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Our View: Volunteers can fill void for isolated students

 

 

 

The problem with nostalgia is that we are inclined to forget the bad stuff. 

 

When adults reflect on childhood, the image that often emerges is a time when they were happy, healthy and hopeful, free from the burdens, cares and inevitable disappointments of the grown-up world. 

 

That narrative, to varying degrees, is a myth because it is a partial telling of the story. 

 

Childhood has its perils. It can be lonely and frightening and confusing at times. 

 

And for those who did not benefit from that "Leave It To Beaver" childhood, those very real emotions can cast a shadow over the future in any number of ways, including their education. 

 

Certainly, children who struggle in school are often disruptive. But it is just as likely that the child who struggles most in school may be the child who sits quietly at their desk, trapped in their small confused world. For that child, the most coveted super-power is likely to be the power to become invisible. 

 

Educators have long recognized this. 

 

That is why we are pleased to note the efforts of the Columbus Municipal School District, with the support of The United Way of Lowndes County, to fill that lonely void in the lives of elementary students.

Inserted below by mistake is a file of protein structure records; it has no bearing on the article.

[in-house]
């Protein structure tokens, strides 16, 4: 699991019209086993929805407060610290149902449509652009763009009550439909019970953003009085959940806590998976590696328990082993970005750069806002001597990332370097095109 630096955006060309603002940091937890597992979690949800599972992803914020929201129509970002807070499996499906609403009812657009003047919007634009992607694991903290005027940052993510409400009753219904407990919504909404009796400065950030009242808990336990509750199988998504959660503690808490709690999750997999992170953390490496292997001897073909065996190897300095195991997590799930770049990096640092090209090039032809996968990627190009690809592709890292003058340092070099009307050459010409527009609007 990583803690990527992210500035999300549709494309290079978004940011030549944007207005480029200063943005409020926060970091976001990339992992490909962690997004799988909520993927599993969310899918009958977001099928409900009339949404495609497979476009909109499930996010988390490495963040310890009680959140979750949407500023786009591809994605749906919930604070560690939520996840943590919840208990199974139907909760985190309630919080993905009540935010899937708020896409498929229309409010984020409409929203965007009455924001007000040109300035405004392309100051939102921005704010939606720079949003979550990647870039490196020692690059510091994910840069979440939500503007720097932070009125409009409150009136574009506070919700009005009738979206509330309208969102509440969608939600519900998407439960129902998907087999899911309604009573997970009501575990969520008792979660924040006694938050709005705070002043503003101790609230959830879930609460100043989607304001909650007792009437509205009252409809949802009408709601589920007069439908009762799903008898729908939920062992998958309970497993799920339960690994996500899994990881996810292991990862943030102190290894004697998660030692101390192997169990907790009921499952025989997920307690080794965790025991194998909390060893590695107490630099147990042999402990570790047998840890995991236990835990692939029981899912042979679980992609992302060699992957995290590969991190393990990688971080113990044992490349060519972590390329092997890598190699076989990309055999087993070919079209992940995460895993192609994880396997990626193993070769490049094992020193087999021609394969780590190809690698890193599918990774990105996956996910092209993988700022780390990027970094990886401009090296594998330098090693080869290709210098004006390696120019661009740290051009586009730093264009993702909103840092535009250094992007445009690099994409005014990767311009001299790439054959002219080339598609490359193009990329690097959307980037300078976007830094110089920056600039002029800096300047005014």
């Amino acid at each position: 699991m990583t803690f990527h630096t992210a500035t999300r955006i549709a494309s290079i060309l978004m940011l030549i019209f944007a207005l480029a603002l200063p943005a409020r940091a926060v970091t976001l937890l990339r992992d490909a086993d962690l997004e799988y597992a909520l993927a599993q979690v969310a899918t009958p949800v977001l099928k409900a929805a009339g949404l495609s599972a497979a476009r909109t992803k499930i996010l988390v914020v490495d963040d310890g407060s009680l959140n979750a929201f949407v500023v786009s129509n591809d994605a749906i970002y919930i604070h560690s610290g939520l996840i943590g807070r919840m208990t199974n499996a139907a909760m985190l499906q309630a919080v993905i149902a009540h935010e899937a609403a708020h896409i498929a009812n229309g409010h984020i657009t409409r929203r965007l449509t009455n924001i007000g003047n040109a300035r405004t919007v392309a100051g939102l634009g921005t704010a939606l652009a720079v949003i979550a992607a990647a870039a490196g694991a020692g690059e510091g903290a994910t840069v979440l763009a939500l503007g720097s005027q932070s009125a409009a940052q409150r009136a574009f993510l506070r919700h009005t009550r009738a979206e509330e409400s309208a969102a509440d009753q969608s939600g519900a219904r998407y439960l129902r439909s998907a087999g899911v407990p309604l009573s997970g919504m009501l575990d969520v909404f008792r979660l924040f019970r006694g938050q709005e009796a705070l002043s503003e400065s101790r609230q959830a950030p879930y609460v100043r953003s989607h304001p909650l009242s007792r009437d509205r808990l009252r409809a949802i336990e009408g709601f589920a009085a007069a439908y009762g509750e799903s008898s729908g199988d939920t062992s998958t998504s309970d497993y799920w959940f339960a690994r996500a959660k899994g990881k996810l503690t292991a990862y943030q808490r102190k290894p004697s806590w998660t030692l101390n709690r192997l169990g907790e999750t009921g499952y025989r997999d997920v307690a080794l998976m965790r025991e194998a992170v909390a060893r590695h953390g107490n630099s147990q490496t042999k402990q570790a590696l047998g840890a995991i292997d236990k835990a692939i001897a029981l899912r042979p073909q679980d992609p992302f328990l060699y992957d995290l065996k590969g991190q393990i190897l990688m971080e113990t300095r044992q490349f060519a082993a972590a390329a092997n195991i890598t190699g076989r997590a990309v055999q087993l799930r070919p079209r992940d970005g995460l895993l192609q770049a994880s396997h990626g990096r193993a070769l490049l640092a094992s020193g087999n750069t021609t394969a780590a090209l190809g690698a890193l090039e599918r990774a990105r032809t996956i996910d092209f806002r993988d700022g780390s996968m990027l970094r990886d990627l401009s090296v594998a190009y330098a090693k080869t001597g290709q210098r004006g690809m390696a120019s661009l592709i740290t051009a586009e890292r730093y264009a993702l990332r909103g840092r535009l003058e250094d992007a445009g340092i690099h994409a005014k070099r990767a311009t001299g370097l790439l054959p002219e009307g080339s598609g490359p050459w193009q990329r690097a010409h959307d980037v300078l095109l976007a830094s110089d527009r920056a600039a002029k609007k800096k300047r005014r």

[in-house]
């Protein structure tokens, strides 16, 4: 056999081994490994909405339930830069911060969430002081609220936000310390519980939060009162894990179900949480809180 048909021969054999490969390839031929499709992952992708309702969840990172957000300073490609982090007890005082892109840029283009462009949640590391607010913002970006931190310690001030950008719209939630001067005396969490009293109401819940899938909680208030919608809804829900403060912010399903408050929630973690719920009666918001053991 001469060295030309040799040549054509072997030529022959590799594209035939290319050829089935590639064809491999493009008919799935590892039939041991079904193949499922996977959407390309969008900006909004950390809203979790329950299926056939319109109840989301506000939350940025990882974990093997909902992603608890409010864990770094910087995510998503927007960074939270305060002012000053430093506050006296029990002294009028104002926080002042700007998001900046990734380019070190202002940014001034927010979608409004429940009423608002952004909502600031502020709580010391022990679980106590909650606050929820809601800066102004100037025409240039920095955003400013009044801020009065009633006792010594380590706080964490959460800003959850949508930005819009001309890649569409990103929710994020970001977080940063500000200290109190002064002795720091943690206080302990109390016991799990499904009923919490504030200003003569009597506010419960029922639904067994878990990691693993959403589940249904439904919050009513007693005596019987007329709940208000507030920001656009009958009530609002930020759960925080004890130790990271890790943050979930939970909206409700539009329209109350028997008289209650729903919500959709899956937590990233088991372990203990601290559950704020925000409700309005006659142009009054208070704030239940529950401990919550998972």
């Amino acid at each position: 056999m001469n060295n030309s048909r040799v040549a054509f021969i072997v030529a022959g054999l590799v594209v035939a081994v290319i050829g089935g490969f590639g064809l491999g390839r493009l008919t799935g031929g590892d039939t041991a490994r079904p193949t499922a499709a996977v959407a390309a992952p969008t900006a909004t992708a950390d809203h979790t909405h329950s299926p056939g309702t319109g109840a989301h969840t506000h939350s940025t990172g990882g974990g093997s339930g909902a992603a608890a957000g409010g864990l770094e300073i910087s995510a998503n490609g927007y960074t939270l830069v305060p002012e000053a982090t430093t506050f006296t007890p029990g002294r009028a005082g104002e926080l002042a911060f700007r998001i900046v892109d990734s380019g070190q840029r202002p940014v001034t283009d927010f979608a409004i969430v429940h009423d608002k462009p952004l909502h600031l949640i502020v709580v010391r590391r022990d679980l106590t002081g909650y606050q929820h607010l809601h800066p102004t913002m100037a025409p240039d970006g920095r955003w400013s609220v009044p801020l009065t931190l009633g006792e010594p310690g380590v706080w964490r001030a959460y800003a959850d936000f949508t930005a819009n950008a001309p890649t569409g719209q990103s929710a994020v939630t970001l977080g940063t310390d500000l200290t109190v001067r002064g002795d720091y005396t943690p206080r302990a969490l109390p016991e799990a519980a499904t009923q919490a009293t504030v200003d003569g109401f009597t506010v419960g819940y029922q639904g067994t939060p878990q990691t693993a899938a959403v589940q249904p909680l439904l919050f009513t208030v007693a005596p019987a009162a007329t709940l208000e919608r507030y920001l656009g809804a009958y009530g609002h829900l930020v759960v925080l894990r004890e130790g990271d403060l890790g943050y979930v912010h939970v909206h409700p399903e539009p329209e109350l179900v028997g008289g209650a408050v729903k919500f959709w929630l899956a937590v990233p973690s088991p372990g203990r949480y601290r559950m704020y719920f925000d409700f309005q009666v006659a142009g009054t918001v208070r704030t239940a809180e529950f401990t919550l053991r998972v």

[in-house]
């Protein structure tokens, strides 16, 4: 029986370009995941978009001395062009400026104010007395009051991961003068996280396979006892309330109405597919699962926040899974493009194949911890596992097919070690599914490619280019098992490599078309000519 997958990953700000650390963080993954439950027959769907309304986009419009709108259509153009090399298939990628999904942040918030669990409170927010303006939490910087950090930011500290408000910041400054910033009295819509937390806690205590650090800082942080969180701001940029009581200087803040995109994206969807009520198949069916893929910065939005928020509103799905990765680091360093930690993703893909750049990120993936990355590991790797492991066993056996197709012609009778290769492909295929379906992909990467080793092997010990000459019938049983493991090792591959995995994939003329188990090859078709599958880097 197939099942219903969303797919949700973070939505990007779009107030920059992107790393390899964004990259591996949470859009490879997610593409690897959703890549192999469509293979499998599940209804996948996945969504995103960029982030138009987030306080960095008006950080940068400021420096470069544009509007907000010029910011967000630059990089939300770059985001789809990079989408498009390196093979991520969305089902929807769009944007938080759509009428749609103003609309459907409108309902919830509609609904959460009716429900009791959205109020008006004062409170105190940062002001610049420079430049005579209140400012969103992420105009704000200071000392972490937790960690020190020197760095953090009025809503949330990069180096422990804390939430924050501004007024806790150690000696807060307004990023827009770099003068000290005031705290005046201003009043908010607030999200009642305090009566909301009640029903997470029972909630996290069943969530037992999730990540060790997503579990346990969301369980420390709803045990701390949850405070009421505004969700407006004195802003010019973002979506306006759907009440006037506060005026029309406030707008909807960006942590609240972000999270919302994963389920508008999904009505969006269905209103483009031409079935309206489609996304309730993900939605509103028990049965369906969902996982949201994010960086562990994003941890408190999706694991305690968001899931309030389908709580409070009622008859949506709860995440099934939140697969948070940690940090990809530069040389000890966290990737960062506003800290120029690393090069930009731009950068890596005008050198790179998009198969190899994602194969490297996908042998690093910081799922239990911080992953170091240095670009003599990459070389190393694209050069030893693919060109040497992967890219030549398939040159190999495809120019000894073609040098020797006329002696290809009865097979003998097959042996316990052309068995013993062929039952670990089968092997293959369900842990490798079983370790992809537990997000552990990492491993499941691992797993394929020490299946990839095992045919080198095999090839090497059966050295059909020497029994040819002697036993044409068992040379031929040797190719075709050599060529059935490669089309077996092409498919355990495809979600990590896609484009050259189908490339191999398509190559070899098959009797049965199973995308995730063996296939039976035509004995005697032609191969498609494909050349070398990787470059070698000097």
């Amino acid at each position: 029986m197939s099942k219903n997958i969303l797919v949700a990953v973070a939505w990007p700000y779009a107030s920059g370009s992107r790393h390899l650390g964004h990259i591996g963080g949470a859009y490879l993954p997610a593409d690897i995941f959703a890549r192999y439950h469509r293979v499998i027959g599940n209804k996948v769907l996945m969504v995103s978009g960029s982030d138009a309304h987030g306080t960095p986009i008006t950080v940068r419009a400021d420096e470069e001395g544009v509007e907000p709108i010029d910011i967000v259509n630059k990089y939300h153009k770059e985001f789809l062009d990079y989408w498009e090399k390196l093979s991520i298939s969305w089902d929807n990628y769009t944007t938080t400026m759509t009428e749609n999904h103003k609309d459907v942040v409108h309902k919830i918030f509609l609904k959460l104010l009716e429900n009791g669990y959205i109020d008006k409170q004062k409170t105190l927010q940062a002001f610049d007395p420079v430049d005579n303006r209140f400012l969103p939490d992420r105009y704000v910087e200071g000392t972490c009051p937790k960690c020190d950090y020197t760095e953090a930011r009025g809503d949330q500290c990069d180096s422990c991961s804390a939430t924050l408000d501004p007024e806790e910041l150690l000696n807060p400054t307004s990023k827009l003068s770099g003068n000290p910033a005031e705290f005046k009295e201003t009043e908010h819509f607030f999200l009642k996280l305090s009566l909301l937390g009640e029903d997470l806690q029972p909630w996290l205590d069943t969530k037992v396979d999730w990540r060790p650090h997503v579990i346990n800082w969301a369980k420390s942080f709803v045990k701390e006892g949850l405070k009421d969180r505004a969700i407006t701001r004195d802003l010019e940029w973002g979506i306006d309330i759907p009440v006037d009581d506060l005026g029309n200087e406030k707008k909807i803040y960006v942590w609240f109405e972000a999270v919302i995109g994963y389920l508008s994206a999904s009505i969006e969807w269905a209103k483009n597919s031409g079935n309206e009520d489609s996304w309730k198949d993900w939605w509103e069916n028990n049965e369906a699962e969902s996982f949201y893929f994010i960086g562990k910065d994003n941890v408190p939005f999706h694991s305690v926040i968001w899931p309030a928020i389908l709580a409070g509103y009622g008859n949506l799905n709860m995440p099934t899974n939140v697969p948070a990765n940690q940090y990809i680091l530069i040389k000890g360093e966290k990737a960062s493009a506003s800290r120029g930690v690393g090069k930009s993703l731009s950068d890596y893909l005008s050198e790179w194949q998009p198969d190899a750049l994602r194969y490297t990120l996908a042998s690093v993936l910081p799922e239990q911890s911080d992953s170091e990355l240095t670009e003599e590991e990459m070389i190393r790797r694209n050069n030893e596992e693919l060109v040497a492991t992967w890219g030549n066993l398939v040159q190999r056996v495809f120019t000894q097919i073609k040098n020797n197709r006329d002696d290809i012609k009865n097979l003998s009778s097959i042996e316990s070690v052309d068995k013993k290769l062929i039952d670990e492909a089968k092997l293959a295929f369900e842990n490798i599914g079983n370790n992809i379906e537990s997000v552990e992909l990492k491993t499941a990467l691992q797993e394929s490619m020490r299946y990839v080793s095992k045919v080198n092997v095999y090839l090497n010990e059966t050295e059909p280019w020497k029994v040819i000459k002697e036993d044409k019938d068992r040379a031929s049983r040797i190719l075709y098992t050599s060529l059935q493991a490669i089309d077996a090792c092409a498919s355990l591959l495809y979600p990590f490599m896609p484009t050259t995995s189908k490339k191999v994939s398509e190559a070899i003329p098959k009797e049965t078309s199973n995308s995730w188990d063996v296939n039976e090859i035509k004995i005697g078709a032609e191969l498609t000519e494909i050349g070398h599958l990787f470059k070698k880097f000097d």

The plan, patterned loosely on Head Start's Foster Grandparent Program, will match volunteers over the age of 40 with an elementary student. The United Way is helping recruit adults for the program. It has sent out 50 invitations, about half the number of adults the district would ultimately like to enroll. 

 

To qualify, a person has to be able to devote a few hours each school day to be a mentor to a child. That's quite a commitment. 

 

The role is not that of a teacher. While a volunteer may certainly offer help if asked, the real role is to be a supportive presence, a mentor, an encourager, a person who will reassure and affirm, a trusted voice that says, "It's going to be OK" and "You can do this!" 

 

We strongly support this effort and other programs that provide mentors to children. Programs such as "Big Brothers" and "Big Sisters" have a long, proud history of making real differences in the lives of vulnerable children. 

 

We believe the Classroom Volunteer Impact Partner program will achieve similar results and it is our hope that the community will rally to support that effort. 

 

Being a kid can be a pretty difficult job. 

 

Some of us are in a position to do something about that.

 

 

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